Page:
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Telus CEO Darren Entwistle is the son of a Bell lineman and had an early job as a repairman for the rival phone giant. (Rafal Gerszak/Rafal Gerszak for The Globe and)
Telus CEO Darren Entwistle is the son of a Bell lineman and had an early job as a repairman for the rival phone giant. (Rafal Gerszak/Rafal Gerszak for The Globe and)

Telus CEO put to a leadership test Add to ...

The jaw is still firm, the face still unlined and the voice still thunders through long soliloquies like a freight train roaring down a canyon. But Darren Entwistle is no longer the cocksure 37-year-old who parachuted in from Britain to manhandle a sleepy former phone monopoly into a national communications force called Telus Corp.

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That was in 2000 and his industry has undergone several revolutions since then, propelling him through stomach-churning megaprojects and impossible deadlines that created the scariest moments of his professional life.

Telus's young leader has also created a dilemma for the company. The Vancouver-based enterprise has suffered the curse of the kid CEO, an energetic force who built the company, made it into a national player and is still there, at 48, at the cost of ambitious executives who departed for rival firms, knowing Mr. Entwistle was going nowhere soon.

"You don't want to coagulate the arteries of an organization forever," he says, speaking in that florid oratorical style that is the Entwistle trademark. But he has not lost the old intensity and insatiable lust for the deal. "I have some pretty profound desires in what I'd like to see us achieve operationally and strategically," he says. "I'm just not quite exhausted yet."

We are entering a new phase of Mr. Entwistle's bold stewardship of Canada's No. 2 telecom carrier, a once-regional company that he pulled across the east-west divide and into the data and wireless business, and now into Internet protocol TV (IPTV) service. The years ahead shape up as the culmination of what is already an 11-year run - a tenure almost unheard of in the tumultuous telecom sector - as he tends to a list of unfinished business.

But what a list it is. As active as Telus has been since his arrival, the final years of the Entwistle era will present some of the most daunting tests the company has ever faced.

Mr. Entwistle still wants to complete his national wireless dream, anchoring Telus in the backyards of Bell Canada and Rogers Communications and growing beyond its traditional place as the distant third-place entrant in Ontario. In its home base of Alberta and B.C., it is playing defence - with powerful western rival Shaw Communications Inc. making its long-awaited push into wireless service - and offence. Telus's high-tech television venture has so far captured about 10 per cent market share in those two provinces; it will have to gain much more than that in order to reap a return on the multibillion-dollar investments necessary to be competitive with cable.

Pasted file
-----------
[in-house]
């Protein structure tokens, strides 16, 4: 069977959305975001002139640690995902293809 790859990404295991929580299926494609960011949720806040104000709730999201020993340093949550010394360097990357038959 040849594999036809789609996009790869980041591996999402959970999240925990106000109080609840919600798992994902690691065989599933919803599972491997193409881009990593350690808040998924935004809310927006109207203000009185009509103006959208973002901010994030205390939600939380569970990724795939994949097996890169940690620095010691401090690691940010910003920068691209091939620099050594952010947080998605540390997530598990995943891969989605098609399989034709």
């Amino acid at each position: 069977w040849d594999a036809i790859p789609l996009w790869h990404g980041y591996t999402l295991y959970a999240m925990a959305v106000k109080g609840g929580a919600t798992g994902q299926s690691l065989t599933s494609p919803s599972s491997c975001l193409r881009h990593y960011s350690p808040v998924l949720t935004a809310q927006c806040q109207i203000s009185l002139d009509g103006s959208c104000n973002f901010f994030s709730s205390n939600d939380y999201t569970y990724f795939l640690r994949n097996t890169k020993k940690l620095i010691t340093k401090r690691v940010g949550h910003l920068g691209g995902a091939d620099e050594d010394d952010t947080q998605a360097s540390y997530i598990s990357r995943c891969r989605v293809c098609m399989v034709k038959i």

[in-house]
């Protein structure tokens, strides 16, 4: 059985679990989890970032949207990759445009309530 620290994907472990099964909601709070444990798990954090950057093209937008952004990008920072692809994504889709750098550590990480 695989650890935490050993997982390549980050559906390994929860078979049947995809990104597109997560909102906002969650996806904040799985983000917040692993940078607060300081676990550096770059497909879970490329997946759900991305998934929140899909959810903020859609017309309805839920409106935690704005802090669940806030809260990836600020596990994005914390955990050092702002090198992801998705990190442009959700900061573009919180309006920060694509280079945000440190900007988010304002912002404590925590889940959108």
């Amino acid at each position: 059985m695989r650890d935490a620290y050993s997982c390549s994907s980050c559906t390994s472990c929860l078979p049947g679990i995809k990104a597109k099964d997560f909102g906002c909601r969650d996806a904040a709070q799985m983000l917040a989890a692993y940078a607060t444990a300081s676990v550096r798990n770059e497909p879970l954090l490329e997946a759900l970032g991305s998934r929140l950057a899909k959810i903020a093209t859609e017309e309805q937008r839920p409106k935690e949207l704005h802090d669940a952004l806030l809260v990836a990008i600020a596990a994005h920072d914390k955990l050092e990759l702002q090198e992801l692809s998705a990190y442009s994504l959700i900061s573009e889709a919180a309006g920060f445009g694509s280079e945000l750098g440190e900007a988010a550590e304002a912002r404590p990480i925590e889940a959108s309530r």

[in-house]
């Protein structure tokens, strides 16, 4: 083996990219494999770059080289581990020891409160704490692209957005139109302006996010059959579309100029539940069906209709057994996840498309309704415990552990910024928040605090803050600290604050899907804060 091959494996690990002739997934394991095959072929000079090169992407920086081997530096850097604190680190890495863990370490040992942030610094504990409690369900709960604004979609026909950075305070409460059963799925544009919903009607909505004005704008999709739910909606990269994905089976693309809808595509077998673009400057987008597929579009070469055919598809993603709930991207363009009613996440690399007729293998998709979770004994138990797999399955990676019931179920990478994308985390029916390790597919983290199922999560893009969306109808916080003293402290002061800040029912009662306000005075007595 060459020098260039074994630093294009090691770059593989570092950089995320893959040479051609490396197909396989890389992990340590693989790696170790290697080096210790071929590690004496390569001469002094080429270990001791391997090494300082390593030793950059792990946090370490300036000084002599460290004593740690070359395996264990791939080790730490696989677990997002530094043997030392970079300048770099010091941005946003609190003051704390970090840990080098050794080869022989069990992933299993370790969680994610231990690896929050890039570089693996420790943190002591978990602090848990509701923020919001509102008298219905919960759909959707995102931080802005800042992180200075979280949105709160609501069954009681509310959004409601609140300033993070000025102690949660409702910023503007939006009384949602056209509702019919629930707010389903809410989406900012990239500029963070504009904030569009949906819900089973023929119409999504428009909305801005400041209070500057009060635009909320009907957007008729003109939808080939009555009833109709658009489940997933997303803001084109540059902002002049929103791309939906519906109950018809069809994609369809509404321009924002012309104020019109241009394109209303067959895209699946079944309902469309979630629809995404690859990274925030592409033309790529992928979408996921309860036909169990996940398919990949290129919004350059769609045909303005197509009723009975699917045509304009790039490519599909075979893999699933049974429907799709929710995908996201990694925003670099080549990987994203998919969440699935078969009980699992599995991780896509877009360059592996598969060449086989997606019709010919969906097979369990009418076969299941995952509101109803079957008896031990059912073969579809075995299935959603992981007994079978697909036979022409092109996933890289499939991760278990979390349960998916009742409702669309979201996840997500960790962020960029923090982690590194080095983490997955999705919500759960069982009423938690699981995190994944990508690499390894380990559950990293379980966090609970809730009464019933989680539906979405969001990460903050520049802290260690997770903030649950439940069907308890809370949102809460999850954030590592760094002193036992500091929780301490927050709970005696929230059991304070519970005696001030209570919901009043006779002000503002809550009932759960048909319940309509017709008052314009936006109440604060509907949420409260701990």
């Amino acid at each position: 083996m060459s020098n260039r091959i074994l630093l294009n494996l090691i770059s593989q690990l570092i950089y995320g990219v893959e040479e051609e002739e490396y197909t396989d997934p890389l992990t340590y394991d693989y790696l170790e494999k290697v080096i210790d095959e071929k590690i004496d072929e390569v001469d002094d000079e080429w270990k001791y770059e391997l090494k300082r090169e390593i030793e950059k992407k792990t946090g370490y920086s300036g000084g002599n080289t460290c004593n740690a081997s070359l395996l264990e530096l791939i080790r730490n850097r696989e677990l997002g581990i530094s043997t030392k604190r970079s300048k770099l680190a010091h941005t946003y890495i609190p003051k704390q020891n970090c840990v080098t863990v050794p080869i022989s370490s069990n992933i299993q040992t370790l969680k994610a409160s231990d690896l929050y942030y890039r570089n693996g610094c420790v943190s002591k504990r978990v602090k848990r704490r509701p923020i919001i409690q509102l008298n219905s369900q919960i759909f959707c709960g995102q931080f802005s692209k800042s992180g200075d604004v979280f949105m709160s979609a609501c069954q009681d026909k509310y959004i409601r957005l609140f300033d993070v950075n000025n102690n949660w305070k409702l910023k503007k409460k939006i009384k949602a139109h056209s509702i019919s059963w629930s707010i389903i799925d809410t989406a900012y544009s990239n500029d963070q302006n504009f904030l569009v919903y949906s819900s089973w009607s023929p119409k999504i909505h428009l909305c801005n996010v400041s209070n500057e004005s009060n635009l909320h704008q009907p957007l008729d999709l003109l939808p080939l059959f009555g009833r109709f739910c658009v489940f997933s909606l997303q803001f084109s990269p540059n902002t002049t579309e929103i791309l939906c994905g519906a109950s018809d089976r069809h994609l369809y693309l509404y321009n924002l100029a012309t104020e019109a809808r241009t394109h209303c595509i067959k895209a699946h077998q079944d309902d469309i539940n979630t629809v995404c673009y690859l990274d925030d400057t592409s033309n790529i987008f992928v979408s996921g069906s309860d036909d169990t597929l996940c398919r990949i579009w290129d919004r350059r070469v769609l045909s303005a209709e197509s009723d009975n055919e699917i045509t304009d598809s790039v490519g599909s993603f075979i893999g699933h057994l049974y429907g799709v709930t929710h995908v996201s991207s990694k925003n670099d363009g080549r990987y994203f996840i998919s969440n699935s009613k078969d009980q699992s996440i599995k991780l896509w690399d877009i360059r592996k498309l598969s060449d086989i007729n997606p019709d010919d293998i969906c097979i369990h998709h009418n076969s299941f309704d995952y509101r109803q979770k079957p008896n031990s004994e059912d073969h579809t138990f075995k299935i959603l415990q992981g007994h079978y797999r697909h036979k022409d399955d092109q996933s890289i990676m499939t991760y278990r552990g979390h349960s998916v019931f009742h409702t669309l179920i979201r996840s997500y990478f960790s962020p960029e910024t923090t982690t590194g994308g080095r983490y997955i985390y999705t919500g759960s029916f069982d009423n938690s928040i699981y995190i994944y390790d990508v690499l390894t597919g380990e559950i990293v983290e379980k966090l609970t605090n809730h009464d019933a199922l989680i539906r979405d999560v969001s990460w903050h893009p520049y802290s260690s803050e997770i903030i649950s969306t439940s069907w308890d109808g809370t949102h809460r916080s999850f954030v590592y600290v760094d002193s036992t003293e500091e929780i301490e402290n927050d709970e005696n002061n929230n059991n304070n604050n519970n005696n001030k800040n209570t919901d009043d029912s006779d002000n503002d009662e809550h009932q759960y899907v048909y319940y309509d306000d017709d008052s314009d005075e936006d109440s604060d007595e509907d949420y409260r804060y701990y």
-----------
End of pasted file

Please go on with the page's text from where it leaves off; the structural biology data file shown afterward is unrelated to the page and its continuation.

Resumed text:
And then there is the newest challenge: grappling with the industry's second wave of convergence. Friday's announcement that BCE Inc. closed its deal to buy CTV means that of the four telecommunications companies with a wide geographic presence - BCE, Rogers, Telus and Shaw - only Telus lacks a large stable of in-house broadcasting assets to produce entertainment and news content for cellphones, tablets, and yes, televisions.

Mr. Entwistle has stuck stubbornly to his decade-old game plan as a non-aligned carrier using content from wherever it can find it, without owning it. It has been a major test of leadership, as he has watched his two closest archrivals snap up the largest private broadcasting networks.

Regulators in the U.S. and Canada have indicated they don't like the idea of carriers locking up exclusive content, and Ottawa is about to run hearings to look at the issue. "You can see where the landscape is headed," the Telus CEO says.

But if Mr. Entwistle seems outwardly comfortable, don't be deceived. It is his fundamental tenet that executives should be exceedingly anxious, and if they aren't, they lack necessary focus. It's what drives Mr. Entwistle, and what has driven many Telus managers out the door, unable to cope with the pressure. "The intensity just permeates everything that he does and the way he does it," a former employee says.

What makes managers most anxious are not the things they do, but the things they elect not to do, Mr. Entwistle maintains. There are always 10 exciting actions his company could be taking, but in a world of scarce resources, only five probably can get done.

It's the ones that get away that keep you awake, Mr. Entwistle says. His biggest sleep-killer arises from his decision in 2004 not to pursue a winning bid for wireless provider Microcell. He let the late cable entrepreneur Ted Rogers slip in and walk away with a prize that made Rogers into Canada's wireless powerhouse. Telus avoided a huge debt load, but lost a game-changing acquisition. Telus remains locked in third place. It still hurts.

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